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Nintendo selects S3 texture comp. for next-gen console

Could have had 3dfx's for free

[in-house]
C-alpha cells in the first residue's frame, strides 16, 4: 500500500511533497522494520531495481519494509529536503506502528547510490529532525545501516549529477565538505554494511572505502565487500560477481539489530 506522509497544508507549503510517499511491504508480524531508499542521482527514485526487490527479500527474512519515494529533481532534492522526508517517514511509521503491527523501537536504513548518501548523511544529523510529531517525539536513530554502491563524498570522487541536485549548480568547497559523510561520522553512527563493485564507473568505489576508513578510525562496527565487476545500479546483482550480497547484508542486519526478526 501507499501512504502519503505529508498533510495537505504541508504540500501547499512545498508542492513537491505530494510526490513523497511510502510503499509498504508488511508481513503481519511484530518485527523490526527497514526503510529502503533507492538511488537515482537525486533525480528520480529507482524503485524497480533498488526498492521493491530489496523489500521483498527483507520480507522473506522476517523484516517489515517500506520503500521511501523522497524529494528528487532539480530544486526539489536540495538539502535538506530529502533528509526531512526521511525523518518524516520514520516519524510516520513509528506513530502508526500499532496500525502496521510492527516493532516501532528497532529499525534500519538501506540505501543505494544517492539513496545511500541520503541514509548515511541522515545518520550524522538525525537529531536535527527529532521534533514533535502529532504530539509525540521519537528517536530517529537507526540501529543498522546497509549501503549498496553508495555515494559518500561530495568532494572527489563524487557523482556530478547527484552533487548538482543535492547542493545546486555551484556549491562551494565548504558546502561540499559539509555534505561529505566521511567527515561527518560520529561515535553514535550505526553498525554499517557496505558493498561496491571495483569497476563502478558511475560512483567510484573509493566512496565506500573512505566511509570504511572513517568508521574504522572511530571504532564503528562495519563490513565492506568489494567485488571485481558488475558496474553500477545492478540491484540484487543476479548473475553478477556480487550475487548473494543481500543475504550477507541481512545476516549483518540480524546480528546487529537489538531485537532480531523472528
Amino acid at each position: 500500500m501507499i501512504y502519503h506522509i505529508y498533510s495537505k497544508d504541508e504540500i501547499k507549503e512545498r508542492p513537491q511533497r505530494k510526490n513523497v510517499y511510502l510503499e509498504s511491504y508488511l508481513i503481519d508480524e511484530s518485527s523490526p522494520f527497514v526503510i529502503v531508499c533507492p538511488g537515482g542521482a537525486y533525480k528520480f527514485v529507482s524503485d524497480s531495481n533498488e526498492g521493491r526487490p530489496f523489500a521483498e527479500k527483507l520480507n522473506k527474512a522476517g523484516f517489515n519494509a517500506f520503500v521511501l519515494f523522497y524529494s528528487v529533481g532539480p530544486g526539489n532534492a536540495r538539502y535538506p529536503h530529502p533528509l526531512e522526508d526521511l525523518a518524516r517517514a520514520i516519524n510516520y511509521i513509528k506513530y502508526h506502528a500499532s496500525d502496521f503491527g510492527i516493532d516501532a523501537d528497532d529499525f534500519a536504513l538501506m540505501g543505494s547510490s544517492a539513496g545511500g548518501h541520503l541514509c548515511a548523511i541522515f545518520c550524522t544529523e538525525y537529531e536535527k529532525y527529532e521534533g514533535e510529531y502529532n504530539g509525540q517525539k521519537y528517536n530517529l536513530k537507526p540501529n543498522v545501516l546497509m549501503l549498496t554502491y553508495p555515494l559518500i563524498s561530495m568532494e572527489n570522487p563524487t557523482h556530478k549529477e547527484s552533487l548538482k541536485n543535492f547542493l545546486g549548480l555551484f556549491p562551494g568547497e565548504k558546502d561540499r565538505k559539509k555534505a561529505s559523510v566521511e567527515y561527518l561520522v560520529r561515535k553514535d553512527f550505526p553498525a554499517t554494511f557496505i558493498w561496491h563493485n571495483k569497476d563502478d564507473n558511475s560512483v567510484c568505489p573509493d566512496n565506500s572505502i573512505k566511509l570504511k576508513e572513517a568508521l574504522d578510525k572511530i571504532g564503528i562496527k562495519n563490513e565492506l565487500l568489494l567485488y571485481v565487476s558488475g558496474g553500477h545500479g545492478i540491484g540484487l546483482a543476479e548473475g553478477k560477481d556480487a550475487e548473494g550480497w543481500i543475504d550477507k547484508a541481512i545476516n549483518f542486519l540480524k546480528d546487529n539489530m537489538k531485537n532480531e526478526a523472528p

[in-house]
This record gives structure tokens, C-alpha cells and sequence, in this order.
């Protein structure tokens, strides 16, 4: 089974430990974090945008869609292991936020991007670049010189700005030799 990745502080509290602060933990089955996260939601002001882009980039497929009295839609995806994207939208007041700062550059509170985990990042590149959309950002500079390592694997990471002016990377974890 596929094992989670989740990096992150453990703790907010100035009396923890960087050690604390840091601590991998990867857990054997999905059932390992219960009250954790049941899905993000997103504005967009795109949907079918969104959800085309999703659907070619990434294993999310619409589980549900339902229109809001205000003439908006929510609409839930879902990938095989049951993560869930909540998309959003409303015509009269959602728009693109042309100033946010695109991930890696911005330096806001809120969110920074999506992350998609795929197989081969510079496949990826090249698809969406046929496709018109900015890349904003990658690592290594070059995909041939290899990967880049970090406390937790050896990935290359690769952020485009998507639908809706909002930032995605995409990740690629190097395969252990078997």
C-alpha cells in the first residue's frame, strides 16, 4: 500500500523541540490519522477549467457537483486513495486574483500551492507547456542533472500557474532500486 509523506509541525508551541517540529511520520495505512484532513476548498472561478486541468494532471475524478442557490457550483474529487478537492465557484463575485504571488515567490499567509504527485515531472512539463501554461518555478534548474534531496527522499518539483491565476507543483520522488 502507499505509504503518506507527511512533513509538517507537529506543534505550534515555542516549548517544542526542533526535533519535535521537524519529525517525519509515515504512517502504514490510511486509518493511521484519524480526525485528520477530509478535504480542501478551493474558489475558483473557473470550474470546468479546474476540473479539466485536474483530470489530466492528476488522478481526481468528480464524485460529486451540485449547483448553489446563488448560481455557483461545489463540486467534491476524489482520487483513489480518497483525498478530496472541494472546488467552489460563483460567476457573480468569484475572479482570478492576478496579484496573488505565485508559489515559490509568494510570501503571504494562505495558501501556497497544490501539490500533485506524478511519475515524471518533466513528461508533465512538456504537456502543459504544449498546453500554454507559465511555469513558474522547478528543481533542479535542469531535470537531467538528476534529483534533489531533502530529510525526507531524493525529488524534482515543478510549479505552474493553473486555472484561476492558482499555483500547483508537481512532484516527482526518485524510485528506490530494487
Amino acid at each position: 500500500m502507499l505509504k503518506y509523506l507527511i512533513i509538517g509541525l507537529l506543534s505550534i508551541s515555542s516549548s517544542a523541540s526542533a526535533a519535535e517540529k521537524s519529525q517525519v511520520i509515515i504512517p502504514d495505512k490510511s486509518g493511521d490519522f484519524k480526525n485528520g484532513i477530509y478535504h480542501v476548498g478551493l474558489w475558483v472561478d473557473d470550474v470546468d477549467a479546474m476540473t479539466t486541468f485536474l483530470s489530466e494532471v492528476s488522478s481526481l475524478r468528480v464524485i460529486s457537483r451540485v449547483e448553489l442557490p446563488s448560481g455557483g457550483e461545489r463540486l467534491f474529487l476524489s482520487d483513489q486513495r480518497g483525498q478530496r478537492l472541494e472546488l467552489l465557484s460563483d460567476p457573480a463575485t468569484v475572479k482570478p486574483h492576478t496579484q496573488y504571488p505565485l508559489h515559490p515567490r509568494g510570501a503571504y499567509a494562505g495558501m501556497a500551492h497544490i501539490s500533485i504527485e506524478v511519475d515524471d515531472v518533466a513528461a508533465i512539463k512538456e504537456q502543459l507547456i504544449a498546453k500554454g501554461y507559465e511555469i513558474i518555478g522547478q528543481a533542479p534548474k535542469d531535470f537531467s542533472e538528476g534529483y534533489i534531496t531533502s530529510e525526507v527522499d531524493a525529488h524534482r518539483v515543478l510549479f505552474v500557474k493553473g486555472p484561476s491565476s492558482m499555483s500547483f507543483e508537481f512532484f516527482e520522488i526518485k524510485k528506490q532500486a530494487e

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Top marks to S3 for rushing out a release informing us all of Nintendo's decision to license its S3TC texture compression technology in Dolphin, the in-development successor to the Nintendo N64. However, Nintendo will have to wear the dunce's cap and stand in the corner for paying S3 for technology it could have got from S3's rival, 3dfx, for free. A couple of weeks back, as we reported here, 3dfx unveiled its FXT1 texture compression technology under an open source licence, allowing anyone, including rival 3D vendors, to use it in their own products. Naturally, 3dfx claims FXT1 is superior to S3TC, and indeed its use of multiple compression algorithms depending on the nature of the texture to be compressed and its smaller compressed-texture format (check out our previous story for the full specs.) make it seem a better choice than S3TC, quite apart from its open source availability. Still, S3 loses some points too for its inability to offer a consistent message. In today's release, Andrew Wolfe, the company's CTO, said: "Our agreements with companies like Nintendo, Intel and Microsoft show we're an emerging leader [our italics] in the push to define video game and PC technology." Wolfe must clearly work for a different S3 than the one described by Paul Franklin, president of S3's Multimedia Business Unit, in a release outlining IBM's decision to use Savage 4 in its upcoming business PC lines as having returned "to market leadership in 1999". Leader -- or not-yet-leader? Come on, S3, make up your mind... ®

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